Intermittent hypoxia (IH) is the predominant pathophysiological disturbance in obstructive sleep apnea (OSA), known to be independently associated with cardiovascular diseases. However, the effect of IH on cardiac fibrosis and molecular events involved in this process are unclear. Here, we tested IH in angiotensin II (Ang II)-induced cardiac fibrosis and signaling linked to fibroblast activation. IH triggered cardiac fibrosis and aggravated Ang II-induced cardiac dysfunction in mice. Plasma thrombospondin-1 (TSP1) content was upregulated in both IH-exposed mice and OSA patients. Moreover, both in vivo and in vitro results showed IH-induced cardiac fibroblast activation and increased TSP1 expression in cardiac fibroblasts. Mechanistically, phosphorylation of STAT3 at Tyr705 mediated the IH-induced TSP1 expression and fibroblast activation. Finally, STAT3 inhibitor S3I-201 or AAV9 carrying a periostin promoter driving the expression of shRNA targeting Stat3 significantly attenuated the synergistic effects of IH and Ang II on cardiac fibrosis in mice. This work suggests a potential therapeutic strategy for OSA-related fibrotic heart disease.
- Qiankun Bao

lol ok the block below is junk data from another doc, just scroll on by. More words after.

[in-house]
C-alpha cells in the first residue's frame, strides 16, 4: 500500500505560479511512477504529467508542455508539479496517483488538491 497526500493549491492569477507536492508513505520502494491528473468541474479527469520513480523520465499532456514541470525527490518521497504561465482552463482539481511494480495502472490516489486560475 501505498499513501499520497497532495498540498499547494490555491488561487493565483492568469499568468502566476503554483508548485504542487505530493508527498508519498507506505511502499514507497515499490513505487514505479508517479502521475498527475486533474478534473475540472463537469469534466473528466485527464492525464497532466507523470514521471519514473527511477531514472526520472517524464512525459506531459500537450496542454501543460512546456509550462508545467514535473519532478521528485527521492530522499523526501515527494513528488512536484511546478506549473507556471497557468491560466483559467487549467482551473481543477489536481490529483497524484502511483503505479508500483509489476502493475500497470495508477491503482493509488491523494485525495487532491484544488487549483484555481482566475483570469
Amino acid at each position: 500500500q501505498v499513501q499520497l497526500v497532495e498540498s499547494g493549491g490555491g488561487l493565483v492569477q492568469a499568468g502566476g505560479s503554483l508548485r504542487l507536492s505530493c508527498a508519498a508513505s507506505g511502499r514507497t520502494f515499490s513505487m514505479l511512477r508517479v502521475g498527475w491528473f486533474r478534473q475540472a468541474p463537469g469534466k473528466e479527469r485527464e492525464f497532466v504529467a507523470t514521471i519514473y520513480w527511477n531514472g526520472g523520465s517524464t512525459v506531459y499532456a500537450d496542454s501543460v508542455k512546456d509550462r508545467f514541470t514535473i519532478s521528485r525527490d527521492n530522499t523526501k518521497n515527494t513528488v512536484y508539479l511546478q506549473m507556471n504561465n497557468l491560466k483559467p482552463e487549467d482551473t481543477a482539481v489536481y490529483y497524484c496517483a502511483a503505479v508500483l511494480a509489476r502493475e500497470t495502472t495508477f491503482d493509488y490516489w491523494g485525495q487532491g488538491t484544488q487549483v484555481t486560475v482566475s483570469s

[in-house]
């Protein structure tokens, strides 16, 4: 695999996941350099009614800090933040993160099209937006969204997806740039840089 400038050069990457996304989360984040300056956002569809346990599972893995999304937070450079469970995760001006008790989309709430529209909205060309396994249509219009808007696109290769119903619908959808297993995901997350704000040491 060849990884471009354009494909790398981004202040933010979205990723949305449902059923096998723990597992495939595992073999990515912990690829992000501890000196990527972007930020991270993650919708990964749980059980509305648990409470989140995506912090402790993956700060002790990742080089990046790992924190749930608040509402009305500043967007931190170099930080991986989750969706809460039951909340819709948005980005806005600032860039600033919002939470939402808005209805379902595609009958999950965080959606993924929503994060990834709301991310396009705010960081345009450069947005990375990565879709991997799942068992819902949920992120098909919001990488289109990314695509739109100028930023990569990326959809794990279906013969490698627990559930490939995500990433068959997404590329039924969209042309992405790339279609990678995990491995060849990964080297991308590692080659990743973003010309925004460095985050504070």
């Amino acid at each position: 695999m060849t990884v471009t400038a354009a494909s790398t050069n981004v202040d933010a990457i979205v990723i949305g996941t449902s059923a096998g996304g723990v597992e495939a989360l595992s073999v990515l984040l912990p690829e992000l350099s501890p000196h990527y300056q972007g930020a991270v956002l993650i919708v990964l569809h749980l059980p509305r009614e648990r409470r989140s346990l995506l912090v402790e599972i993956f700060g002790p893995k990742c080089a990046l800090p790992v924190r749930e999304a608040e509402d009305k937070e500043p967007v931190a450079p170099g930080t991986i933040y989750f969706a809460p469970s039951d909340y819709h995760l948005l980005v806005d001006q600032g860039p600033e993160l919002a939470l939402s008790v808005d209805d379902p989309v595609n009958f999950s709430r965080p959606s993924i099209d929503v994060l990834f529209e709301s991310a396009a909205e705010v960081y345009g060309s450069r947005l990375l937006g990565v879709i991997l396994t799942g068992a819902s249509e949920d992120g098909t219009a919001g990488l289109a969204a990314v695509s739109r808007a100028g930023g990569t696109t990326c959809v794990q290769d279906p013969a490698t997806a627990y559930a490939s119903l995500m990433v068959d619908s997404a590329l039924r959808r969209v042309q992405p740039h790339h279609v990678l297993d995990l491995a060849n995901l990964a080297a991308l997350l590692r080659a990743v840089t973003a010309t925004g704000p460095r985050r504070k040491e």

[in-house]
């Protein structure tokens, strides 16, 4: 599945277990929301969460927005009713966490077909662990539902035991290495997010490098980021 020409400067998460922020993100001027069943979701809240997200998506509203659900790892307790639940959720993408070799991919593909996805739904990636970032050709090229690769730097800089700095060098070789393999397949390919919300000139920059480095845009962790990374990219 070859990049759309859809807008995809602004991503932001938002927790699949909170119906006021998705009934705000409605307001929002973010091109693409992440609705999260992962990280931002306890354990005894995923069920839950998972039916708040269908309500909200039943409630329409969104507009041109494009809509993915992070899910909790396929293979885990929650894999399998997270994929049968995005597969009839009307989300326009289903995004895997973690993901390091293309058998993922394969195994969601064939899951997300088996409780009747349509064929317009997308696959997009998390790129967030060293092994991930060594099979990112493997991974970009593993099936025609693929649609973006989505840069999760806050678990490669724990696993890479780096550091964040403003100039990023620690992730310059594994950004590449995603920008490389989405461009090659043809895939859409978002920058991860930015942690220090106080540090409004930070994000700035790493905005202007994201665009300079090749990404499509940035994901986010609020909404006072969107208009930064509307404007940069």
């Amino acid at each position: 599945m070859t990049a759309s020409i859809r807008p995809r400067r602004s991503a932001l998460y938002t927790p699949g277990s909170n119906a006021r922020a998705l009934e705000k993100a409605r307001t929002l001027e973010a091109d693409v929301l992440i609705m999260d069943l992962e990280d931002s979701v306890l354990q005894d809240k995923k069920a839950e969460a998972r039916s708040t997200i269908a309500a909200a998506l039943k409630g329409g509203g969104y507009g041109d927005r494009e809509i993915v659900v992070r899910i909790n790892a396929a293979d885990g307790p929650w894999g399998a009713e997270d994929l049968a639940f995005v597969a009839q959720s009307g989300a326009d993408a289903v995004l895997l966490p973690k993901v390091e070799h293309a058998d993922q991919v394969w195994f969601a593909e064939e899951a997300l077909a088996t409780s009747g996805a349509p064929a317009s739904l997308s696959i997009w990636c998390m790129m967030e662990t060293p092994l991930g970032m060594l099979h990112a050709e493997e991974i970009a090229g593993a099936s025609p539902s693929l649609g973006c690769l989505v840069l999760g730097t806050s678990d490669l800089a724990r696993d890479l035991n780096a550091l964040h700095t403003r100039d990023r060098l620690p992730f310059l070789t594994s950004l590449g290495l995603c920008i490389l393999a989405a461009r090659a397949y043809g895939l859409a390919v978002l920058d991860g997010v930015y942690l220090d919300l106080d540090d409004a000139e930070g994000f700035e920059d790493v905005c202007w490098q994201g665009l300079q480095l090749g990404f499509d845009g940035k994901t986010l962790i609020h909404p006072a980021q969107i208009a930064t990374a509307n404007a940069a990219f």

- Guangping Li
- Yue Zhang
The funders had no role in study design, data collection and interpretation, or the decision to submit the work for publication.
Animal experimentation: Animal procedures were approved and conducted in accordance with the Experimental Animal Administration Committee of Tianjin Medical University (Permit Number: SYXK 2011-0006; SYXK 2016-0012).
Human subjects: Ethical approval was obtained through the institutional ethical review board of Peking University People's Hospital (Permit Number: 2018PHB210-01). The study was conducted in accordance with the Declaration of Helsinki. Written informed consent was taken from all study participants.
- Richard P Harvey, Victor Chang Cardiac Research Institute, Australia
- Received: July 4, 2019
- Accepted: January 10, 2020
- Accepted Manuscript published: January 14, 2020 (version 1)
© 2020, Bao et al.
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